Many poems, novels and essays written during and following World War One are well known today; however, the plays that were a major form of popular entertainment, as well as a means of communicating with the people on the home fronts, are mainly forgotten.  It is true that theatre is an ephemeral art. It lives in the minds of the viewers as well as leaving a scattering of newspaper and magazine reviews. Scripts for plays written during this period are frequently very difficult to locate.  Many of them were either not published or the initial publications are now hard to find.  There are exceptions such as the British play Journey’s End by R. C. Sherriff and What Price Glory? by American playwrights Laurence Stallings and Maxwell Anderson.

My search for World War One plays is limited to those that were performed by professional acting companies. Therefore, they received reviews by seasoned newspaper critics. Also records exist designating the length of the run each production had in major theatre cities such as London, Paris, Berlin and New York.  These professionally mounted productions tell a lot about what audiences wanted, needed and maybe just tolerated in the home countries of the playwrights. There is also information about the play when it was performed outside its country of origin.   

These plays reveal haunting portraits of the struggles, fears, emotions that the war had inflicted upon the people in every country where they were performed.  The plays speak with a direct voice of the times. They also expose many societal changes that the war was creating.  The war years were an era in which the styles of drama were evolving—realism, naturalism and even the final stages of romanticism were being slowly replaced by expressionism and other experimental “isms”.  We understand today how difficult change can be and many of the plays illustrate how fast paced change was during the war years and following.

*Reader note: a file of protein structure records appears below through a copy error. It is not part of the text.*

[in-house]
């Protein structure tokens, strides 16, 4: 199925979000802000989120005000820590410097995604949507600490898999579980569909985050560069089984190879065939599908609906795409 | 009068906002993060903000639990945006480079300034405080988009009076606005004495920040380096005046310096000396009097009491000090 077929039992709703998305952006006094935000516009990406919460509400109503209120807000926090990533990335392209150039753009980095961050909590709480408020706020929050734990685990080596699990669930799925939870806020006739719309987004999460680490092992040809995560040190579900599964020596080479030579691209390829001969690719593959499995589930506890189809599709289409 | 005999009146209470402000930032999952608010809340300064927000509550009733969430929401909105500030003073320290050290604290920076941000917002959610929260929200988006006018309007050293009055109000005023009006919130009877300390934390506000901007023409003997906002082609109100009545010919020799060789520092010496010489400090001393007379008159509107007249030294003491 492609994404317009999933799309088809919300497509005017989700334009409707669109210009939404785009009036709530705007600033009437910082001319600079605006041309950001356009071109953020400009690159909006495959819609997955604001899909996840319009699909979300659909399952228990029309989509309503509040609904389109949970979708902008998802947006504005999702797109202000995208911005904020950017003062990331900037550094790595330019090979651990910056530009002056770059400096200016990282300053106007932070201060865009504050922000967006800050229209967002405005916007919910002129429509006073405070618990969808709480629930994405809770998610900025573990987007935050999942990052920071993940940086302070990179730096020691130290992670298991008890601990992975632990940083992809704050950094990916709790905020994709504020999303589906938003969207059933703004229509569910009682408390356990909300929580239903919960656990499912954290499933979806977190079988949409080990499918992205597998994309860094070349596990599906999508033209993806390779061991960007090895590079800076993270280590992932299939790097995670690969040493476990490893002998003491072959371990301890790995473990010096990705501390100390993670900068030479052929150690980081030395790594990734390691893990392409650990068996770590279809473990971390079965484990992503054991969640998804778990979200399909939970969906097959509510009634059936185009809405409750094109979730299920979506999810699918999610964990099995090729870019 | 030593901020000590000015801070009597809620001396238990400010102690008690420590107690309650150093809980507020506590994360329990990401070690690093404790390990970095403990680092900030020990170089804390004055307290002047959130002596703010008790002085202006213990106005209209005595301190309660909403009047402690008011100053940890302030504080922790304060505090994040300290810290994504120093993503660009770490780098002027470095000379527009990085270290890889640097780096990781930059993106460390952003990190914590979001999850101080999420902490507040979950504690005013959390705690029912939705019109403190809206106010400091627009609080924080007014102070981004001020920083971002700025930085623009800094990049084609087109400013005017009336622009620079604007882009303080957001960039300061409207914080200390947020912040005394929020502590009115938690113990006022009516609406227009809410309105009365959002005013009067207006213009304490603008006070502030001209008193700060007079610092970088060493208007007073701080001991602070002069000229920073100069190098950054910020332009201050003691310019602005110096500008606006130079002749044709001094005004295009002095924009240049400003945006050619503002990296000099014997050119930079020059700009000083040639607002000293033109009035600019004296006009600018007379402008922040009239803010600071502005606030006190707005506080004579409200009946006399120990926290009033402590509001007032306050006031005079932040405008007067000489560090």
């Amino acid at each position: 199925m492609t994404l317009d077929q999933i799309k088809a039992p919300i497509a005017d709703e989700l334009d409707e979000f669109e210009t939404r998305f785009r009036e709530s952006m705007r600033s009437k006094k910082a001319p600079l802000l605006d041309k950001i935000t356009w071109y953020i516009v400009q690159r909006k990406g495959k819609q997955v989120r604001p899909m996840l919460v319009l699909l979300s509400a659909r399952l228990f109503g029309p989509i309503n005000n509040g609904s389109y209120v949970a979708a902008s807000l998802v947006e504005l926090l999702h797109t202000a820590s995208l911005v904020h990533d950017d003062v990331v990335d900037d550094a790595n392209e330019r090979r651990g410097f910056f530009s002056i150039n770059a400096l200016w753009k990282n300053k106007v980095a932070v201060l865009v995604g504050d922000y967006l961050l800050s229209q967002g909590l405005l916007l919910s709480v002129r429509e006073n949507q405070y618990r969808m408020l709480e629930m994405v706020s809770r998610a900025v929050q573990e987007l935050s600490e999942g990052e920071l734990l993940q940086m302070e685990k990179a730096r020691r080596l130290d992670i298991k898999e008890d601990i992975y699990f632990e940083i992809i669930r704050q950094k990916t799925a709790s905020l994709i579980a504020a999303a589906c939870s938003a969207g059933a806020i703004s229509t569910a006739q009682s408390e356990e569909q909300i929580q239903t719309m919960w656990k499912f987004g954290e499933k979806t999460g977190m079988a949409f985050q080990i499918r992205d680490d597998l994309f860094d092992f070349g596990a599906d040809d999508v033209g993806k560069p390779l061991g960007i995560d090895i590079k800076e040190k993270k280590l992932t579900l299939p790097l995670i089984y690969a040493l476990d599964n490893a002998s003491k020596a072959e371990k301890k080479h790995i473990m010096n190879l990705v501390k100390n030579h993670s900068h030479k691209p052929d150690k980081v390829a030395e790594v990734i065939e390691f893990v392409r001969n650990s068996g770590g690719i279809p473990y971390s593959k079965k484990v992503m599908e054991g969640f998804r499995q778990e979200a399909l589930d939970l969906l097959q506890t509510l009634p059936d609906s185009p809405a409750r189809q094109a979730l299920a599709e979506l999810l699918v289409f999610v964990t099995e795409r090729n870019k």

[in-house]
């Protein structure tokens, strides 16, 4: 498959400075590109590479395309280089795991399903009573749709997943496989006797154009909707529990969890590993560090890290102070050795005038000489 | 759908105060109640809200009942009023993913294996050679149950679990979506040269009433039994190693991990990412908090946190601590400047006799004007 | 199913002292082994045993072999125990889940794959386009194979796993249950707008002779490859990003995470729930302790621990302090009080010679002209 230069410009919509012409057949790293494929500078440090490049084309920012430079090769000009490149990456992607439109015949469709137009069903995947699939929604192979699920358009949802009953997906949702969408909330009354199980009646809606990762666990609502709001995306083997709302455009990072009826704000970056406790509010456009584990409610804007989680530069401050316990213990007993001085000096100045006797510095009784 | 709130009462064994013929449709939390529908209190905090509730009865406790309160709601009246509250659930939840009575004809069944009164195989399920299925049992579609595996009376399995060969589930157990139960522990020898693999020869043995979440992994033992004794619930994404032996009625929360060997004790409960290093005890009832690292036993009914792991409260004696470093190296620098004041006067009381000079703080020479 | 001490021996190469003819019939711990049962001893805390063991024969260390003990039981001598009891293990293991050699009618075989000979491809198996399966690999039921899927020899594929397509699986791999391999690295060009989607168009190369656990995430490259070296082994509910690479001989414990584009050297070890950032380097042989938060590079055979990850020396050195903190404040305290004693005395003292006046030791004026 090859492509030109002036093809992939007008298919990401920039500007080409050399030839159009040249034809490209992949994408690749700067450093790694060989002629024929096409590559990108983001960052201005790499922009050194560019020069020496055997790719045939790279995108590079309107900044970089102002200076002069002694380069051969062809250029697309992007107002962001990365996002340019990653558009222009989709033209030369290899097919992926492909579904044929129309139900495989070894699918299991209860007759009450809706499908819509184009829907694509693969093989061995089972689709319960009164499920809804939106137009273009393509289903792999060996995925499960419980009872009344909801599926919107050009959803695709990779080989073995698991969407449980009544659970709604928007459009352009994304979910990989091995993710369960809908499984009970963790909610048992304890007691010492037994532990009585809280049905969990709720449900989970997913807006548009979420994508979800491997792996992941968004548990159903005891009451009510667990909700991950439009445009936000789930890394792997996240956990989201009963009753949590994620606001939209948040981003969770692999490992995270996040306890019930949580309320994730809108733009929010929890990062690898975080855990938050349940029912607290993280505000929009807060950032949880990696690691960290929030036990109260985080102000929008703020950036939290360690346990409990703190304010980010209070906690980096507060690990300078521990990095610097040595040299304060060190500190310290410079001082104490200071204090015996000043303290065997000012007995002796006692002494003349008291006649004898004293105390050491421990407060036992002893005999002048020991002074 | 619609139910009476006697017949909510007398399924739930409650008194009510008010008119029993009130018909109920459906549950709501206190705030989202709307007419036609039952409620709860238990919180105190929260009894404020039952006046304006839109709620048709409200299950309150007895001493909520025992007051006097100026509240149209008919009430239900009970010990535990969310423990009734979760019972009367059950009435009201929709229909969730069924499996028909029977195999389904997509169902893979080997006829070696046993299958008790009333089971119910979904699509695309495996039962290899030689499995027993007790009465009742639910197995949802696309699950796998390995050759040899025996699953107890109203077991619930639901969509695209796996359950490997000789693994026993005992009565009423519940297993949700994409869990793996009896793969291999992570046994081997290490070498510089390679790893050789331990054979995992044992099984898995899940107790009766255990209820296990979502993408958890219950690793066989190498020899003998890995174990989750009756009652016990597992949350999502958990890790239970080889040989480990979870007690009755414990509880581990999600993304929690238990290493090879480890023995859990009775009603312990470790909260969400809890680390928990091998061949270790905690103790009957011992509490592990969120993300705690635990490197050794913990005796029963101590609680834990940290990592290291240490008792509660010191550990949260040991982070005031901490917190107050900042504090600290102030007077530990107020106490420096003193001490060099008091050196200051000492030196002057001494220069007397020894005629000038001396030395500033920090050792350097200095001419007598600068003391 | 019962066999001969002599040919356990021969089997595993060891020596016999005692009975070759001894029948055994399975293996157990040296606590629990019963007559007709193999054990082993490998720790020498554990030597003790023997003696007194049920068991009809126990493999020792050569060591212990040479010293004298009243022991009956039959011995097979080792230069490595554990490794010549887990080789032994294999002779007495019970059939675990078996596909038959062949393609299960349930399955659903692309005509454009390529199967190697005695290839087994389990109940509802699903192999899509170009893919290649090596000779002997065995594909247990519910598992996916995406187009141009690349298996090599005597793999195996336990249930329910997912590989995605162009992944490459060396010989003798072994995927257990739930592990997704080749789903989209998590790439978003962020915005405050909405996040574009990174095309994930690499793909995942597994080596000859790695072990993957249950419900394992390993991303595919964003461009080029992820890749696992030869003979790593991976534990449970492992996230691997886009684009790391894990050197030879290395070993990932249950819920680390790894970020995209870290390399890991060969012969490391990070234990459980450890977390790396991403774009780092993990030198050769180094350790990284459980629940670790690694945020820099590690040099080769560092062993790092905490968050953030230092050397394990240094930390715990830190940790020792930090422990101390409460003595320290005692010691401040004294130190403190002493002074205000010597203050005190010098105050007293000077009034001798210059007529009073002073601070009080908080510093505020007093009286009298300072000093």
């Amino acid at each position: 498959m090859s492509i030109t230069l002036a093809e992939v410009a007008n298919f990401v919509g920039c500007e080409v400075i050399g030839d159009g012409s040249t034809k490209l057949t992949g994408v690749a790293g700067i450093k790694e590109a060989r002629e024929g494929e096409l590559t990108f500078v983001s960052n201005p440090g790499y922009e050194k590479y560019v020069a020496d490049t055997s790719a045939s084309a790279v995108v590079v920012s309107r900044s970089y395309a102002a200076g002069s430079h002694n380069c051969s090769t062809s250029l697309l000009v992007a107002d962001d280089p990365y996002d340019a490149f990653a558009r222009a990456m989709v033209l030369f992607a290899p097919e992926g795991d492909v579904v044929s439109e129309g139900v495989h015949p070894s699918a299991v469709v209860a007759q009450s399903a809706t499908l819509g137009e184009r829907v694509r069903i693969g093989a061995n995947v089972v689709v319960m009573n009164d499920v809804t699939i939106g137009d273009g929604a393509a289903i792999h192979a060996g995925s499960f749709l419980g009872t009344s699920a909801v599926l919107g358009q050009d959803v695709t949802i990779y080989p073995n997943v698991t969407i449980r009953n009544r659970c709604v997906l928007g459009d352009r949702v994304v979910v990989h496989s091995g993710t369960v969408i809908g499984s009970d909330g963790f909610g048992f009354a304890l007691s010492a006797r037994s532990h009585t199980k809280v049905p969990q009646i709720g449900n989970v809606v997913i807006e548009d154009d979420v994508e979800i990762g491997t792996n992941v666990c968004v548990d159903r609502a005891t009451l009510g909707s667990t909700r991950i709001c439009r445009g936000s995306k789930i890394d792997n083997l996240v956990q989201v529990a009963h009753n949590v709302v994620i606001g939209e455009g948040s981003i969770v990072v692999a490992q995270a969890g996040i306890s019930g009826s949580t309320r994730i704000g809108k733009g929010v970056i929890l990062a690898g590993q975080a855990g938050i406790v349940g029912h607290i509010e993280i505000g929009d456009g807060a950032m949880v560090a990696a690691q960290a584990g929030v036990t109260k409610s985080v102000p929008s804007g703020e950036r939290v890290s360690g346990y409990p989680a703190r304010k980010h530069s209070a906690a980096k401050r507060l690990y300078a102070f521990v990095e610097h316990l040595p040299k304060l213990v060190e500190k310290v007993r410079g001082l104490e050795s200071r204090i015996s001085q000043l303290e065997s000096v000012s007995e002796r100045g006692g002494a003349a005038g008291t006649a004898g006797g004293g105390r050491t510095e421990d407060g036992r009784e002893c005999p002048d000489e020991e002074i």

Another area of interest for me associated with these plays is the major names in theatre that were involved with the productions. Some were innovators, others were old establishment and many were rising stars--individuals such as Max Reinhardt, Sarah Bernhardt, Charles Frohman, Lynn Fountanne, David Belasco and Gabriel Pierné.

During the years of the centenary commemoration for World War One, it is appropriate to have an exchange about these plays, to hear the voices of those who crafted them, to learn the audiences’ reactions, to know the criticism of the plays that were staged and to be open to all considerations relating to the topic. Readers of this blog are invited to ask questions and to contribute commentary about World War One theatre pieces, playwrights and artists who created productions relating to the war years and reflecting upon it afterwards between the years 1919-1934. 

You may be interested to read: HOW I THINK ABOUT PLAYS